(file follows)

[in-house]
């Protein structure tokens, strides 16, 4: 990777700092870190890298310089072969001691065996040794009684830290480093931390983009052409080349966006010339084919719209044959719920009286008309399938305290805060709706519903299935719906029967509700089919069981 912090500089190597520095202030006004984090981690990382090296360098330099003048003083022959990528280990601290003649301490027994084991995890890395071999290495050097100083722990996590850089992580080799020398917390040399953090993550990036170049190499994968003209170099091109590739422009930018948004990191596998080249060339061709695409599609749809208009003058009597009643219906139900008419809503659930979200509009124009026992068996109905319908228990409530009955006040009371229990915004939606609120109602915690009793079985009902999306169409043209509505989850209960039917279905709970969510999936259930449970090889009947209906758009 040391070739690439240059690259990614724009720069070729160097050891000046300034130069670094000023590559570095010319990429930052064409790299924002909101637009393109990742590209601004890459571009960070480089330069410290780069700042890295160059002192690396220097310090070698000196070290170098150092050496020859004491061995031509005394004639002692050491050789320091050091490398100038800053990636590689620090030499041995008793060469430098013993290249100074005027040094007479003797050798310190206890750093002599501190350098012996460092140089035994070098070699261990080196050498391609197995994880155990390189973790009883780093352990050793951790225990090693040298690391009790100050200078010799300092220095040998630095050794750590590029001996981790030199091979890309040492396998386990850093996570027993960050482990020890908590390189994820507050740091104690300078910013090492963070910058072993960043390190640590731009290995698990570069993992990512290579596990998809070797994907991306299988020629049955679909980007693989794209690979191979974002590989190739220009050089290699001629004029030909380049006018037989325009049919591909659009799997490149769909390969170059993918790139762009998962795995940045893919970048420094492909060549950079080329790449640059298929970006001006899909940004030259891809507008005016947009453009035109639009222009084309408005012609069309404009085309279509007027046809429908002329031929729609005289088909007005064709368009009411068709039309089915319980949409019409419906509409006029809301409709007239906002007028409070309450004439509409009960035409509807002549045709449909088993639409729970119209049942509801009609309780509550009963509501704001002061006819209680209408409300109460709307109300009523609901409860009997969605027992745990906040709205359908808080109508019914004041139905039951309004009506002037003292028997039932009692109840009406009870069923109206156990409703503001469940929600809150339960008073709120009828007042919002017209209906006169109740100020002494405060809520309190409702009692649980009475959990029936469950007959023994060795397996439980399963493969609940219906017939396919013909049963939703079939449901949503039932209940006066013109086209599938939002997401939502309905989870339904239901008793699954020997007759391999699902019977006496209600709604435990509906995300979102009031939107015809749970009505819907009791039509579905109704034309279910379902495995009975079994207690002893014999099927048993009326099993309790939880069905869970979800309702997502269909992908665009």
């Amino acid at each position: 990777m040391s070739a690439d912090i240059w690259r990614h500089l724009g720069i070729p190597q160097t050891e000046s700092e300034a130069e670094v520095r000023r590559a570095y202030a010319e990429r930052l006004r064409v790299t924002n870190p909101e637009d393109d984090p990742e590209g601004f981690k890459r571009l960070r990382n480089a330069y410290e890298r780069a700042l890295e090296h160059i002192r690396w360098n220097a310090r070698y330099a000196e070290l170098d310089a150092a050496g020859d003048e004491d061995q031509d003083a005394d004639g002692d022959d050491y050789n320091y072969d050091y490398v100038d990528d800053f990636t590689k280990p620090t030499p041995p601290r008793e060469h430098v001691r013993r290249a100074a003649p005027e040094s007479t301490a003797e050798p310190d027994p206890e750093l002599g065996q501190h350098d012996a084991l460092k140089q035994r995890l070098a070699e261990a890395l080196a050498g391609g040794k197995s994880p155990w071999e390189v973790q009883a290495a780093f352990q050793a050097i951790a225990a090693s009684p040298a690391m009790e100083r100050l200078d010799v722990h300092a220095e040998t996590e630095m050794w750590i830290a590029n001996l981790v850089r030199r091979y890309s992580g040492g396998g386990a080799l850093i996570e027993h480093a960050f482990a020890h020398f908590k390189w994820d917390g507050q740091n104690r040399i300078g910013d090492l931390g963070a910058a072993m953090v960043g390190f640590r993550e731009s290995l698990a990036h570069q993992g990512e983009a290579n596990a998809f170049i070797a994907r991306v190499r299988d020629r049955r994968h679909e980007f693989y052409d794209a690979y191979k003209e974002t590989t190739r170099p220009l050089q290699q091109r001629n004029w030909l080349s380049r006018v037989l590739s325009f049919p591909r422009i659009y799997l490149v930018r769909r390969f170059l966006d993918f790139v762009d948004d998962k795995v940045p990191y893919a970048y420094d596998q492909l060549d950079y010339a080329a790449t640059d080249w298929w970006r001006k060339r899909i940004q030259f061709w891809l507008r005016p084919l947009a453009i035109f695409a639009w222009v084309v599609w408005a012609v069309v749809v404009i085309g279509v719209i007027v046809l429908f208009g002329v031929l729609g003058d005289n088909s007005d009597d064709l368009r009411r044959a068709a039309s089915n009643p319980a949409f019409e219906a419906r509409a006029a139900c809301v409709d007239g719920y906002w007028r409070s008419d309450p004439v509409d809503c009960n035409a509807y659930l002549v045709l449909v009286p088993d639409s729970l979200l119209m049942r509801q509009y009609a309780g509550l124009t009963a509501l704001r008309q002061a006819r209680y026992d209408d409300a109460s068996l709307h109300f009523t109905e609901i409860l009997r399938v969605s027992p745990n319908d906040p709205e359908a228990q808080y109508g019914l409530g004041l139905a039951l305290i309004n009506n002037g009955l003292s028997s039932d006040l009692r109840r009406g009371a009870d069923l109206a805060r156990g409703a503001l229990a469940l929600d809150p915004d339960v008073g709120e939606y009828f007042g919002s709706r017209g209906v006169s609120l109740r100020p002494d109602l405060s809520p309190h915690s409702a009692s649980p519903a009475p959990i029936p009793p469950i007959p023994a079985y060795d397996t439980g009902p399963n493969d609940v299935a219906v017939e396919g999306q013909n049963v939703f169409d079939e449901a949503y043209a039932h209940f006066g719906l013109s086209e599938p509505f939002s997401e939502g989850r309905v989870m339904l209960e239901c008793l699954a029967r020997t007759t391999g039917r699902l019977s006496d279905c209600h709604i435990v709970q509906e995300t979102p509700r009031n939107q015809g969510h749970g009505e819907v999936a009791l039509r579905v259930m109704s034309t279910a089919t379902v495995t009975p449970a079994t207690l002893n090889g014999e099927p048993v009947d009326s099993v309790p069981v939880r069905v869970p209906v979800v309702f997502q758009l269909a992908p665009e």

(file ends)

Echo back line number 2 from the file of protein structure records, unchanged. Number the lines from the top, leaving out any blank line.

């Protein structure tokens, strides 16, 4: 990777700092870190890298310089072969001691065996040794009684830290480093931390983009052409080349966006010339084919719209044959719920009286008309399938305290805060709706519903299935719906029967509700089919069981 912090500089190597520095202030006004984090981690990382090296360098330099003048003083022959990528280990601290003649301490027994084991995890890395071999290495050097100083722990996590850089992580080799020398917390040399953090993550990036170049190499994968003209170099091109590739422009930018948004990191596998080249060339061709695409599609749809208009003058009597009643219906139900008419809503659930979200509009124009026992068996109905319908228990409530009955006040009371229990915004939606609120109602915690009793079985009902999306169409043209509505989850209960039917279905709970969510999936259930449970090889009947209906758009 040391070739690439240059690259990614724009720069070729160097050891000046300034130069670094000023590559570095010319990429930052064409790299924002909101637009393109990742590209601004890459571009960070480089330069410290780069700042890295160059002192690396220097310090070698000196070290170098150092050496020859004491061995031509005394004639002692050491050789320091050091490398100038800053990636590689620090030499041995008793060469430098013993290249100074005027040094007479003797050798310190206890750093002599501190350098012996460092140089035994070098070699261990080196050498391609197995994880155990390189973790009883780093352990050793951790225990090693040298690391009790100050200078010799300092220095040998630095050794750590590029001996981790030199091979890309040492396998386990850093996570027993960050482990020890908590390189994820507050740091104690300078910013090492963070910058072993960043390190640590731009290995698990570069993992990512290579596990998809070797994907991306299988020629049955679909980007693989794209690979191979974002590989190739220009050089290699001629004029030909380049006018037989325009049919591909659009799997490149769909390969170059993918790139762009998962795995940045893919970048420094492909060549950079080329790449640059298929970006001006899909940004030259891809507008005016947009453009035109639009222009084309408005012609069309404009085309279509007027046809429908002329031929729609005289088909007005064709368009009411068709039309089915319980949409019409419906509409006029809301409709007239906002007028409070309450004439509409009960035409509807002549045709449909088993639409729970119209049942509801009609309780509550009963509501704001002061006819209680209408409300109460709307109300009523609901409860009997969605027992745990906040709205359908808080109508019914004041139905039951309004009506002037003292028997039932009692109840009406009870069923109206156990409703503001469940929600809150339960008073709120009828007042919002017209209906006169109740100020002494405060809520309190409702009692649980009475959990029936469950007959023994060795397996439980399963493969609940219906017939396919013909049963939703079939449901949503039932209940006066013109086209599938939002997401939502309905989870339904239901008793699954020997007759391999699902019977006496209600709604435990509906995300979102009031939107015809749970009505819907009791039509579905109704034309279910379902495995009975079994207690002893014999099927048993009326099993309790939880069905869970979800309702997502269909992908665009």